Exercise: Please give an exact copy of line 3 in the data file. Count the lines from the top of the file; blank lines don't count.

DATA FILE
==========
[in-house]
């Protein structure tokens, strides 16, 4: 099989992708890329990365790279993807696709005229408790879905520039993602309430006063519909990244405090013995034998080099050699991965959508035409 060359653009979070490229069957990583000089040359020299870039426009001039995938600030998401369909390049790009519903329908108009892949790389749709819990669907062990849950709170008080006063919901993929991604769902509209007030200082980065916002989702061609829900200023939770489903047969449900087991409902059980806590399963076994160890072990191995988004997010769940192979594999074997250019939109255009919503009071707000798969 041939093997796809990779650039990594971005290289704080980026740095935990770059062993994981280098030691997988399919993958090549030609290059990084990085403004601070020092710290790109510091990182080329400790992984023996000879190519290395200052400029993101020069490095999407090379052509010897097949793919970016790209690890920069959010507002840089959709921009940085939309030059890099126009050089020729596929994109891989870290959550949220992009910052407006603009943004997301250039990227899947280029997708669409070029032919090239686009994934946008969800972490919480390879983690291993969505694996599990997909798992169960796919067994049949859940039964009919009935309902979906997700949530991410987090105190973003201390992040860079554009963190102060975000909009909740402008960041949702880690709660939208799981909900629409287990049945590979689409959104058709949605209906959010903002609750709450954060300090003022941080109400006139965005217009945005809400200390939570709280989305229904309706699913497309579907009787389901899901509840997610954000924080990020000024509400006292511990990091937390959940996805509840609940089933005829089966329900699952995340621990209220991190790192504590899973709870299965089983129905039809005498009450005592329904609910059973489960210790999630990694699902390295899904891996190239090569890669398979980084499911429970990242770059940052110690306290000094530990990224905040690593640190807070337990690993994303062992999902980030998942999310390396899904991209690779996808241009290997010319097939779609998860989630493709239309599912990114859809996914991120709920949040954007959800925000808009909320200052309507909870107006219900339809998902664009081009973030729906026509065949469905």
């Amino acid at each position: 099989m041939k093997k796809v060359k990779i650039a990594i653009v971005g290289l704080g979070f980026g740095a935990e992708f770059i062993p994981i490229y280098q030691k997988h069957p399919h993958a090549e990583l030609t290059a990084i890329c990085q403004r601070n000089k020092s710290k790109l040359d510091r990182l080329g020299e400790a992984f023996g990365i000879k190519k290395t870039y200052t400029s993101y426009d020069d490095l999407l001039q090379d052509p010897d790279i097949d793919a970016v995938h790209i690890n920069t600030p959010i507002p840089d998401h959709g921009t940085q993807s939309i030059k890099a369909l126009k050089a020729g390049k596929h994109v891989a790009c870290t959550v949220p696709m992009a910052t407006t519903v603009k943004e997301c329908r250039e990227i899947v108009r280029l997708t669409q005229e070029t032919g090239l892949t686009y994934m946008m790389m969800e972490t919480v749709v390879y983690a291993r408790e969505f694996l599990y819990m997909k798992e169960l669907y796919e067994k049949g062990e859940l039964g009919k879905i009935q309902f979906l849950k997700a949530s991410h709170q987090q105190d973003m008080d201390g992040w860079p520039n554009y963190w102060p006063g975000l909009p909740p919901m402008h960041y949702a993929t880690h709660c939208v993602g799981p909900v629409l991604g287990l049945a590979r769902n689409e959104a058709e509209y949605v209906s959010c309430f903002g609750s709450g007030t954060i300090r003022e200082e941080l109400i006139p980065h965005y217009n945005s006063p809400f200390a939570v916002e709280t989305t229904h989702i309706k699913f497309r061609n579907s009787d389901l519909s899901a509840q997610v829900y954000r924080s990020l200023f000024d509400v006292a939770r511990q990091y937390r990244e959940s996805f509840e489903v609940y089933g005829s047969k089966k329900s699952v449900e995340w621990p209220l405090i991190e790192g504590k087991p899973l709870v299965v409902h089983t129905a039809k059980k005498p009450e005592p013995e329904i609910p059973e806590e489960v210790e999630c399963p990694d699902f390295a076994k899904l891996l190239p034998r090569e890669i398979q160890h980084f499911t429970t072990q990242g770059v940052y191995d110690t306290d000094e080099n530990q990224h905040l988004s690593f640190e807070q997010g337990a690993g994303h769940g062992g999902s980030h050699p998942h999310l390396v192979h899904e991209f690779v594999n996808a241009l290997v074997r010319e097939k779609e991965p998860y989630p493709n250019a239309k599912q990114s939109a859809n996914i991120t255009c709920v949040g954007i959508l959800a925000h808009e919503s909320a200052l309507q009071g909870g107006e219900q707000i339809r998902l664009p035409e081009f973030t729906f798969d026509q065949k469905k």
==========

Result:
């Amino acid at each position: 099989m041939k093997k796809v060359k990779i650039a990594i653009v971005g290289l704080g979070f980026g740095a935990e992708f770059i062993p994981i490229y280098q030691k997988h069957p399919h993958a090549e990583l030609t290059a990084i890329c990085q403004r601070n000089k020092s710290k790109l040359d510091r990182l080329g020299e400790a992984f023996g990365i000879k190519k290395t870039y200052t400029s993101y426009d020069d490095l999407l001039q090379d052509p010897d790279i097949d793919a970016v995938h790209i690890n920069t600030p959010i507002p840089d998401h959709g921009t940085q993807s939309i030059k890099a369909l126009k050089a020729g390049k596929h994109v891989a790009c870290t959550v949220p696709m992009a910052t407006t519903v603009k943004e997301c329908r250039e990227i899947v108009r280029l997708t669409q005229e070029t032919g090239l892949t686009y994934m946008m790389m969800e972490t919480v749709v390879y983690a291993r408790e969505f694996l599990y819990m997909k798992e169960l669907y796919e067994k049949g062990e859940l039964g009919k879905i009935q309902f979906l849950k997700a949530s991410h709170q987090q105190d973003m008080d201390g992040w860079p520039n554009y963190w102060p006063g975000l909009p909740p919901m402008h960041y949702a993929t880690h709660c939208v993602g799981p909900v629409l991604g287990l049945a590979r769902n689409e959104a058709e509209y949605v209906s959010c309430f903002g609750s709450g007030t954060i300090r003022e200082e941080l109400i006139p980065h965005y217009n945005s006063p809400f200390a939570v916002e709280t989305t229904h989702i309706k699913f497309r061609n579907s009787d389901l519909s899901a509840q997610v829900y954000r924080s990020l200023f000024d509400v006292a939770r511990q990091y937390r990244e959940s996805f509840e489903v609940y089933g005829s047969k089966k329900s699952v449900e995340w621990p209220l405090i991190e790192g504590k087991p899973l709870v299965v409902h089983t129905a039809k059980k005498p009450e005592p013995e329904i609910p059973e806590e489960v210790e999630c399963p990694d699902f390295a076994k899904l891996l190239p034998r090569e890669i398979q160890h980084f499911t429970t072990q990242g770059v940052y191995d110690t306290d000094e080099n530990q990224h905040l988004s690593f640190e807070q997010g337990a690993g994303h769940g062992g999902s980030h050699p998942h999310l390396v192979h899904e991209f690779v594999n996808a241009l290997v074997r010319e097939k779609e991965p998860y989630p493709n250019a239309k599912q990114s939109a859809n996914i991120t255009c709920v949040g954007i959508l959800a925000h808009e919503s909320a200052l309507q009071g909870g107006e219900q707000i339809r998902l664009p035409e081009f973030t729906f798969d026509q065949k469905k």